My work was mentioned in
Libby Copeland, ‘How genetic info is changing the way that police operate—and how we all think about privacy’ Fast Company (19 March 2020)
Libby Copeland, ‘You Can Learn a Lot About Yourself From a DNA Test. Here’s What Your Genes Cannot Tell You’ Time (2 March 2020) -this is an excerpt from Libby’s book The Lost Family: How DNA Testing Is Upending Who We Are.
Contracting Online – did you read the fine print?
16 December 2019
Have you or anyone you know considered ordering a genetic test online? How many online contracts or privacy policies have you read? The personal genomics industry is growing rapidly, and together with other developments in consumer focussed healthcare it is challenging the way we access healthcare, but also our conceptions of our own identities.
Currently, the personal genomics industry is poorly regulated and if you are interested in purchasing a genetic test, you should read the fine print. As most people are not doing this, Dr Andelka M. Phillips has done this for you.
Dr Andelka Phillips is a senior lecturer at the University of Waikato’s Te Piringa – Faculty of Law and Research Associate at the HeLEX Centre, University of Oxford, and she has had a very busy first year at Waikato. Her research is centred in technology law and health law and she is particularly interested in how we interact with contracts online and the impact this has on our autonomy and decision making.
As an international expert on the personal genomics industry, she is regularly contacted by the media and in 2019, she has been interviewed by Marie Claire magazine in the UK, North and South magazine in New Zealand as well as Medium.
Dr Phillips is also regularly invited to speak on issues related to personal genomics. This year alone she has given invited seminars and lectures at the National University of Singapore, Oxford University, Lund University, Ghent University, Vanderbilt University, Houston University, and New York University. She was also an invited speaker for the Georgetown University workshop Direct-To-Consumer (DTC) Genetic Testing: What needs to be done to get this Business “Morally Right”? held in Washington, DC, and the Identity as Taonga conference held in Wellington, New Zealand.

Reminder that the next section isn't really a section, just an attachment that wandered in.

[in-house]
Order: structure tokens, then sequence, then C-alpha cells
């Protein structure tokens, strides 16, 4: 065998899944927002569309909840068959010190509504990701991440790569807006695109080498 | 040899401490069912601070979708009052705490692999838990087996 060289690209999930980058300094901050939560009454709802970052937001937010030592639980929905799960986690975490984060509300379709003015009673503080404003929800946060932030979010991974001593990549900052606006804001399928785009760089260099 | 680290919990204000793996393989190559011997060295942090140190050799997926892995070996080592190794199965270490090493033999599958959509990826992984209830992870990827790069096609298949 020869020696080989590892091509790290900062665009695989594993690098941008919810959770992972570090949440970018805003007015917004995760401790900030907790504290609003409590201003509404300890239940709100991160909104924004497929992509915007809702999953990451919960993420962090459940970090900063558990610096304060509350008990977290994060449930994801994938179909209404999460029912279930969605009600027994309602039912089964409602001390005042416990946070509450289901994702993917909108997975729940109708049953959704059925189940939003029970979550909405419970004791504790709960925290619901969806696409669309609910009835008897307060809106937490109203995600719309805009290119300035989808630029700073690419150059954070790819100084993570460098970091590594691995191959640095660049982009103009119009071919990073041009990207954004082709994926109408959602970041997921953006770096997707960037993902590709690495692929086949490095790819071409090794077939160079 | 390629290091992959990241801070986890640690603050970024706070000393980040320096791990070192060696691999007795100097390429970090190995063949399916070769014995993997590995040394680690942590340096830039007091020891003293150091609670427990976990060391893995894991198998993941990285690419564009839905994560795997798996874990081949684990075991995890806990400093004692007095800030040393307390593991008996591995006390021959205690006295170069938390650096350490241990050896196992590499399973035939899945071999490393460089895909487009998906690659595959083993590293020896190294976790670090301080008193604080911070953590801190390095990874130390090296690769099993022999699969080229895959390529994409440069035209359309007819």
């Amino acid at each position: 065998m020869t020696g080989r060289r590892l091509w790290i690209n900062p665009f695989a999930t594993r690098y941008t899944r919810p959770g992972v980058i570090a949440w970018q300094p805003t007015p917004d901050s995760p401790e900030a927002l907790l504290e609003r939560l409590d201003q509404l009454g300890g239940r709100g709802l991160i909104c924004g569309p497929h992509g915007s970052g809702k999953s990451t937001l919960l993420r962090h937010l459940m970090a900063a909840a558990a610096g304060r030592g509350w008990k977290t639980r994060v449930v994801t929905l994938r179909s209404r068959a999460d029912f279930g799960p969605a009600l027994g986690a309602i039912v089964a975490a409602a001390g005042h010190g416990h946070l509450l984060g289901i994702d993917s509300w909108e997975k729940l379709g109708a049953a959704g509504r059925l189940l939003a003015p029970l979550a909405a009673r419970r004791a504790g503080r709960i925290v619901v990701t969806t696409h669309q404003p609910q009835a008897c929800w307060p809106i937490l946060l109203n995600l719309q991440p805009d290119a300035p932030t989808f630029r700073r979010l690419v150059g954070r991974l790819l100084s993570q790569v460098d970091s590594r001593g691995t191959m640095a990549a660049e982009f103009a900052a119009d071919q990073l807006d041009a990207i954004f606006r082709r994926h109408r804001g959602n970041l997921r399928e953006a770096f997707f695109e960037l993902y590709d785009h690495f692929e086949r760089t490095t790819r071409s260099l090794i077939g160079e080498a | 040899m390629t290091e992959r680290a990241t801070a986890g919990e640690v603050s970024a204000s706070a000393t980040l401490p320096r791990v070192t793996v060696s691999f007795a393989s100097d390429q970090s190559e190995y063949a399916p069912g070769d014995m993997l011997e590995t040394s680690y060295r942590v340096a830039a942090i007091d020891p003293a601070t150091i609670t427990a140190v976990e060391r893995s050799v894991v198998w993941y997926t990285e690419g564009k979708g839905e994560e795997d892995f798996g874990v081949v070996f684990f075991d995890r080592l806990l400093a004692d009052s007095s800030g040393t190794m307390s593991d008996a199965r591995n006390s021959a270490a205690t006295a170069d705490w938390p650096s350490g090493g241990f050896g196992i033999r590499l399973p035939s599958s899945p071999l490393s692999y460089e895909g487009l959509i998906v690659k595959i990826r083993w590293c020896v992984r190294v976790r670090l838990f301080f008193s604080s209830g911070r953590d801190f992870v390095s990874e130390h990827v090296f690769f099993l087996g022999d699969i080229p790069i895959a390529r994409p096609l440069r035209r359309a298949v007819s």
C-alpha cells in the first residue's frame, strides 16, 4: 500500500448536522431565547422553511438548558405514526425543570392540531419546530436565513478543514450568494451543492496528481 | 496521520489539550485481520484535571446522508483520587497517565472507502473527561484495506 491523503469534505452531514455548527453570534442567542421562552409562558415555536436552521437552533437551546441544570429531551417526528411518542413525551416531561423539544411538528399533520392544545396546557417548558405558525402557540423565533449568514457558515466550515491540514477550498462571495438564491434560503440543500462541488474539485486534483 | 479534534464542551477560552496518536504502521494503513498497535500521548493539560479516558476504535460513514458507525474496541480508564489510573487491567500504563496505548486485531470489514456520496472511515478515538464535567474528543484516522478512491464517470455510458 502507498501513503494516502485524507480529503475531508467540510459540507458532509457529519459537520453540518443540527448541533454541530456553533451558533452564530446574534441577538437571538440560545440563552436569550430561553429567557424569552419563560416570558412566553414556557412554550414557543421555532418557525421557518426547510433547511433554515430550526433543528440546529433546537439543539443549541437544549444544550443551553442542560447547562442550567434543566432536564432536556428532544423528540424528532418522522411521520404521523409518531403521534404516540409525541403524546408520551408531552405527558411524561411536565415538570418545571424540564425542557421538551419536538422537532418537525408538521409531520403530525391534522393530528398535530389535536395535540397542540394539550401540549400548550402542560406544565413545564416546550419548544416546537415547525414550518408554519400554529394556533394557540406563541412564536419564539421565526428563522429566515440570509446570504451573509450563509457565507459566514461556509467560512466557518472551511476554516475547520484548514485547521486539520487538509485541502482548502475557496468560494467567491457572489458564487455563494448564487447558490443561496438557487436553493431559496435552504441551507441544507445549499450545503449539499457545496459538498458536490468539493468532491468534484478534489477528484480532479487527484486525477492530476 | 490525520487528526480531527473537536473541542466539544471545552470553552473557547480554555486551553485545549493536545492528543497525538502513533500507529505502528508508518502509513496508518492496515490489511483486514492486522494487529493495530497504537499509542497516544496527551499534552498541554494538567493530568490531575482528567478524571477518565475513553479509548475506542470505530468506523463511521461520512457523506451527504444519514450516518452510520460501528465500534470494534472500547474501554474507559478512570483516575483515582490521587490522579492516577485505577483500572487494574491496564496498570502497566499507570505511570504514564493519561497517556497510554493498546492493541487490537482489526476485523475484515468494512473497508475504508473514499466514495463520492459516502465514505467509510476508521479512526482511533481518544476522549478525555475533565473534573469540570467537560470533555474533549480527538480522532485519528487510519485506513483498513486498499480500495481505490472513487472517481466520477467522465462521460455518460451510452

As the personal genomics industry raises complex issues for both consumer protection and privacy law, Phillips also strives to make her work accessible to the public and has given a public lecture for the New Zealand Privacy Commissioner in June this year and also spoke at a public event in London, UK.
In the second half of 2019, she has seen two books to press. The first in July entitled Buying yourself on the Internet was published as the first volume in Edinburgh University Press’ Future Law Series. This book has also been selected to be included in Edinburgh Scholarship Online platform which makes her work available to a much wider readership via participating libraries worldwide. Readers are able to search for her book, read the full chapters online and be directed to where they can also purchase a copy. Those interested can find out more on the Edinburgh University Press blog.
Dr Phillips also wrote a chapter entitled ‘All Your Data Will Be Held Against You: Secondary Use of Data from Personal Genomics & Wearable Tech’ for the book Research Handbook On Law And Courts edited by Susan Sterett and Lee Demetrius Walker, which was published in October this year. This chapter explores the impact of contracts and privacy policies on the rights of individuals, as data from personal genomics services and wearable technology devices are beginning to be used as evidentiary sources in courts.
Dr Phillips’ second book is Philosophical Foundations of Medical Law (published on 21 November 2019) which is a volume in Oxford University Press’ Philosophical Foundations of Law series and also available on the Oxford University website. This book consists of 23 chapters written by different authors, with Dr Andelka Phillips being the lead editor of the book, author of one chapter as well as being a co-author of the Introduction.